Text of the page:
A: I’m not stopping anybody from giving

charity. I’m saying if you can use a loan, here it is. We’ve never told people to stop begging. We’ve given people options—you can sell things at the same time as begging. If you are going house to house anyway, would you like to carry some merchandise—cookies, candies, toys for the kids?

Q: Is it a more effective way to help?

A: A lot of people stopped begging and have become door-to-door salespeople. That helps other beggars to say, “Hey, I can do that too.” Right now we have about 84,000 beggars in that program, and more than 4,000 have already stopped begging completely, others are part-time salespeople.

Q: Your other Grameen companies now operate the largest mobile phone network in Bangladesh, as well as a mutual fund. How does that benefit your microcredit work?

A: There’s no connection with the bank. These are independent companies without any financial or ownership connection. The mobile phone company is partly owned by Grameen Telecom, another company I helped create. It’s a very profitable company, and it pays the most corporate tax in Bangladesh.

Q: But is there a link to the bank’s work?

A: Yes, we give loans to Grameen borrowers to buy themselves cellphones and start selling the service to others. It’s a very good income-generating activity for our borrowers— we call them Telephone Ladies. Now we have nearly 300,000 of them all over Bangladesh.

Q: Grameen Bank is a success, but the World Bank estimates that only one per cent of microcredit institutions around the world are financially stable. Some see that as an opportunity for big banks to help. But can the microcredit movement keep its principles if that happens?

A: Our complaint is that big banks don’t lend money to two-thirds of the world’s population. They should. They used to say that it couldn’t be done. We showed that it can be done. Governments and society should be telling them to do business with the poor, too.

Q: Would you be happy to see that?

A: Of course. We’ve been inviting them all along.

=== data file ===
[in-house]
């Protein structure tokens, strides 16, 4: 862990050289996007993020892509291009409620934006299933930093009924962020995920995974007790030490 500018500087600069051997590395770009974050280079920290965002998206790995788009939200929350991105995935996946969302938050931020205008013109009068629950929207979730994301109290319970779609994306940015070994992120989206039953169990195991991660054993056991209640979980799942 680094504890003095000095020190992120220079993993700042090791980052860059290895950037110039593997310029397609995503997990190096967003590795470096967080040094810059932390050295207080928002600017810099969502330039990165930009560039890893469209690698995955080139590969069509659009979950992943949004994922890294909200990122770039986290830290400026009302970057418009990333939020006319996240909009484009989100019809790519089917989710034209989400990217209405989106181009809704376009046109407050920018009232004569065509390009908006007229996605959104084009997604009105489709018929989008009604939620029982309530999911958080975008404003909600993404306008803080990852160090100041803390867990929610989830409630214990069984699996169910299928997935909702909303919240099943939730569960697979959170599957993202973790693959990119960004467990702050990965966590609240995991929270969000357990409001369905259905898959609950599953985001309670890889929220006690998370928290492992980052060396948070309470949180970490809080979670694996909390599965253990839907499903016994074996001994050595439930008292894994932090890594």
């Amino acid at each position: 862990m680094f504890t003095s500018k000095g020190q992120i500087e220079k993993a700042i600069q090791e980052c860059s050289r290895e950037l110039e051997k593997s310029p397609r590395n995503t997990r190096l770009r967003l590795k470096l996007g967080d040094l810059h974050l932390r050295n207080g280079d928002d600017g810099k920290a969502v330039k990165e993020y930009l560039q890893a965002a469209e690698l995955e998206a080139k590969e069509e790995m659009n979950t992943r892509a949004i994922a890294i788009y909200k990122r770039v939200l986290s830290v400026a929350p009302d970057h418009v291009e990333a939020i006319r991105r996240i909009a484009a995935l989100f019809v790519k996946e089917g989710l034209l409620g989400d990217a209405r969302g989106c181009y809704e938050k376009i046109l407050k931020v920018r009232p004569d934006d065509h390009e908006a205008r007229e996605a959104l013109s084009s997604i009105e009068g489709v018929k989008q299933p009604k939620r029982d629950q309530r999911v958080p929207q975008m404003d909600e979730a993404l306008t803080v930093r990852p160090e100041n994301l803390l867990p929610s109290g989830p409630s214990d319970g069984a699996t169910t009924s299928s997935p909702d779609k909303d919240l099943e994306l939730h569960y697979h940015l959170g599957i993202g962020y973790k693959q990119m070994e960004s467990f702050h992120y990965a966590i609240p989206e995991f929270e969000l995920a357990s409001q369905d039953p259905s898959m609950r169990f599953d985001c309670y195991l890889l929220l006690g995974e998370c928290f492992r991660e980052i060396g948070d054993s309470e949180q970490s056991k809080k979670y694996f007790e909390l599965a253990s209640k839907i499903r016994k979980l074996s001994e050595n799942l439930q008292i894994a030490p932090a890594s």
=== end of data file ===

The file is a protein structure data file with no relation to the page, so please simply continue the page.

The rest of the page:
Q: What’s next for you? You’ve been talking about creating a new type of company—social business enterprises. How does that work?

A: The present concept of business is so restricted. It gives the impression that human beings are just money-making machines. It’s such a narrow interpretation of capitalism. There could be another type of businesssocial businesses—to do good, and where investors are not interested in making profits, and no dividend is expected. So we invest to address issues like the empowerment of women, poverty, or clean drinking water. The same people that run profit-making enter-

prises can also run these companies.

Q: Have you had much success so far?

A: We recently started a joint venture with Danone to bring nutrition to the malnourished children of Bangladesh by producing and selling fortified yogourt. Danone won’t take any profit and neither will Grameen. The investors can take their investment back, but there are no dividends.

Q: What are your plans for the US $1.4 million Nobel Prize money?

A: I’ll set up a social business. It could be in health care. We already have some eyecare hospitals. Another possibility is prenatal care, which doesn’t exist in Bangladesh.

Q: Do you have political ambitions?

A: No, I don’t.

'The right to credit should have the topmost priority on the list of human rights’

Q: But you’ve been a force in Bangladesh calling for the creation of a “clean” party. That’s not something you want to be involved in?

A: No. I’m just saying that we can’t eliminate corruption in the country if we send corrupt people into the parliament.

Q: So you have no intention of ever going into politics?

A: Ever is a long-term thing. Of course, circumstances could force me into it, but I don’t have a plan to go. M